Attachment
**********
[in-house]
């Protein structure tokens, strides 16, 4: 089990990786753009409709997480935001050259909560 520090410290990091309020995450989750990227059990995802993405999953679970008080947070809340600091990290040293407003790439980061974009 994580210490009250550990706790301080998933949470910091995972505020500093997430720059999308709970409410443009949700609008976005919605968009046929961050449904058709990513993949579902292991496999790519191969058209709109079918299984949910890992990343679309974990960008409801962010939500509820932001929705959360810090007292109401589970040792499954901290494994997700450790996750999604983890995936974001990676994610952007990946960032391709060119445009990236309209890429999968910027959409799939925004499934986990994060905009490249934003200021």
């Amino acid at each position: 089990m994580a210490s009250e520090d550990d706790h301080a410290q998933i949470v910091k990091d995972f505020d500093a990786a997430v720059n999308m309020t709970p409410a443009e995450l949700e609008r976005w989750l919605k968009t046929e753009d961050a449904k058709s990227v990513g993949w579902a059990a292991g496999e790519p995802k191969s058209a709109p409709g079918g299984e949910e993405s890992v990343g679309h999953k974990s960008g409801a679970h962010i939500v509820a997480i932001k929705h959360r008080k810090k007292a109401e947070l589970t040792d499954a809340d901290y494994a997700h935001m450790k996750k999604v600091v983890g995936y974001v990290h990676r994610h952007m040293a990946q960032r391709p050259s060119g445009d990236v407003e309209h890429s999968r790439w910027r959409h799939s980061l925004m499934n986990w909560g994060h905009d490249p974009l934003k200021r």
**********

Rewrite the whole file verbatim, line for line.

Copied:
[in-house]
């Protein structure tokens, strides 16, 4: 089990990786753009409709997480935001050259909560 520090410290990091309020995450989750990227059990995802993405999953679970008080947070809340600091990290040293407003790439980061974009 994580210490009250550990706790301080998933949470910091995972505020500093997430720059999308709970409410443009949700609008976005919605968009046929961050449904058709990513993949579902292991496999790519191969058209709109079918299984949910890992990343679309974990960008409801962010939500509820932001929705959360810090007292109401589970040792499954901290494994997700450790996750999604983890995936974001990676994610952007990946960032391709060119445009990236309209890429999968910027959409799939925004499934986990994060905009490249934003200021």
């Amino acid at each position: 089990m994580a210490s009250e520090d550990d706790h301080a410290q998933i949470v910091k990091d995972f505020d500093a990786a997430v720059n999308m309020t709970p409410a443009e995450l949700e609008r976005w989750l919605k968009t046929e753009d961050a449904k058709s990227v990513g993949w579902a059990a292991g496999e790519p995802k191969s058209a709109p409709g079918g299984e949910e993405s890992v990343g679309h999953k974990s960008g409801a679970h962010i939500v509820a997480i932001k929705h959360r008080k810090k007292a109401e947070l589970t040792d499954a809340d901290y494994a997700h935001m450790k996750k999604v600091v983890g995936y974001v990290h990676r994610h952007m040293a990946q960032r391709p050259s060119g445009d990236v407003e309209h890429s999968r790439w910027r959409h799939s980061l925004m499934n986990w909560g994060h905009d490249p974009l934003k200021r």